A Community Devoted to the Preservation and Practice of Celestial Navigation and Other Methods of Traditional Wayfinding
From: Frank Reed
Date: 2017 Jan 21, 20:20 -0800
Stan K, you asked:
"Which one of these, if any, corresponds to the point that Herbert Prinz discussed at a Mystic Seaport Navigation Weekend a bunch of years ago?"
Yes, that was the "symmedian point" which HP discussed in his presentation at the Navigation Weekend in 2008. We should have another one of those gatherings soon. Maybe in June? Or October? How about New Bedford for a change of scene? I know a great venue where I am confident we could meet.
Herbert Prinz in his presentation demonstrated the ruler and compass construction which Bill Lionheart described in his post. That's certainly interesting and neat to see once. But in practical navigation, it's probably over-kill. Personally, I think the most important aspect of this for a navigator is to know how to deal with a long, skinny triangle -- the fix goes near the short side. The rest of it is too narrowly focused on three sights. A navigator should see a good sampling of computer simulations of fixes and error ellipses derived from 3, 4, and 5 and more sights. With a little familiarity, enough patterns emerge so that the navigator can make a rational choice in a real world case. The lessons from that kind of "neural network" training should include realizing that the fix is near the short side (as I just mentioned) and also that the error ellipse is usually larger than the triangle (as Bill B mentioned) and that the error ellipse gets smaller while the "tangle" of plotted lines of position grows larger with a larger number of sights (more sights may look worse in the plot, but it's actually more accurate). We can and should train instinct on this sort of thing.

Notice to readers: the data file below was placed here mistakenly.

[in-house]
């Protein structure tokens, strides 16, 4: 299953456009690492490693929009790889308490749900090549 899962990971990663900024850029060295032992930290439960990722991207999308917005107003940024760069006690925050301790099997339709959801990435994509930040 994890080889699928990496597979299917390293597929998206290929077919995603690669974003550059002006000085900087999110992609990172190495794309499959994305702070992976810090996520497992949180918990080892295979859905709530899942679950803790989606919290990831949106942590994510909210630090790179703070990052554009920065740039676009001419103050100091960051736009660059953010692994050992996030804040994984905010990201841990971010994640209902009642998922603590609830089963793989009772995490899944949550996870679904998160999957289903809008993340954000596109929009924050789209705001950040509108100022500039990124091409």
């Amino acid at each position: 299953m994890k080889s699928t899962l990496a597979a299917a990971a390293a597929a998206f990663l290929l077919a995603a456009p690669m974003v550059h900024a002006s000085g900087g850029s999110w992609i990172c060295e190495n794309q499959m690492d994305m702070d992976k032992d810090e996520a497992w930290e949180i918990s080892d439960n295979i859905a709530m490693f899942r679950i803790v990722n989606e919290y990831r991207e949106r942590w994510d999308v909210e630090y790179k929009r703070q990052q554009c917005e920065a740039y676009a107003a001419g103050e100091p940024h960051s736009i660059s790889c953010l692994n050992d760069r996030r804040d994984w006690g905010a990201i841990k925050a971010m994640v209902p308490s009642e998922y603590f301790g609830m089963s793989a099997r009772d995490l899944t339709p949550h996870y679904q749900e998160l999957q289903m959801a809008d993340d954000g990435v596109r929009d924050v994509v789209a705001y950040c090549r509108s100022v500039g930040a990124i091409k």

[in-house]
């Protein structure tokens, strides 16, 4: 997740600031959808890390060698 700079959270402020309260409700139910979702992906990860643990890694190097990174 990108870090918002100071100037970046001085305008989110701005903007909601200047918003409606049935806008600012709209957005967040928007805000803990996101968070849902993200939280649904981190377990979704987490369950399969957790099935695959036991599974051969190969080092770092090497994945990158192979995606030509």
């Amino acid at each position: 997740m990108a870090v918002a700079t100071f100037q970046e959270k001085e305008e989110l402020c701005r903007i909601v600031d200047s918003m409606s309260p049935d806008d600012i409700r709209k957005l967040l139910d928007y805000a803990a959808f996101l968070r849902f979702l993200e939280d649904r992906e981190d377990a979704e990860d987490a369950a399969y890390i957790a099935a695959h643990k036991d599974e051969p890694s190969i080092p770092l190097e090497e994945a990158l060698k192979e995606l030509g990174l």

Conanicut Island, New England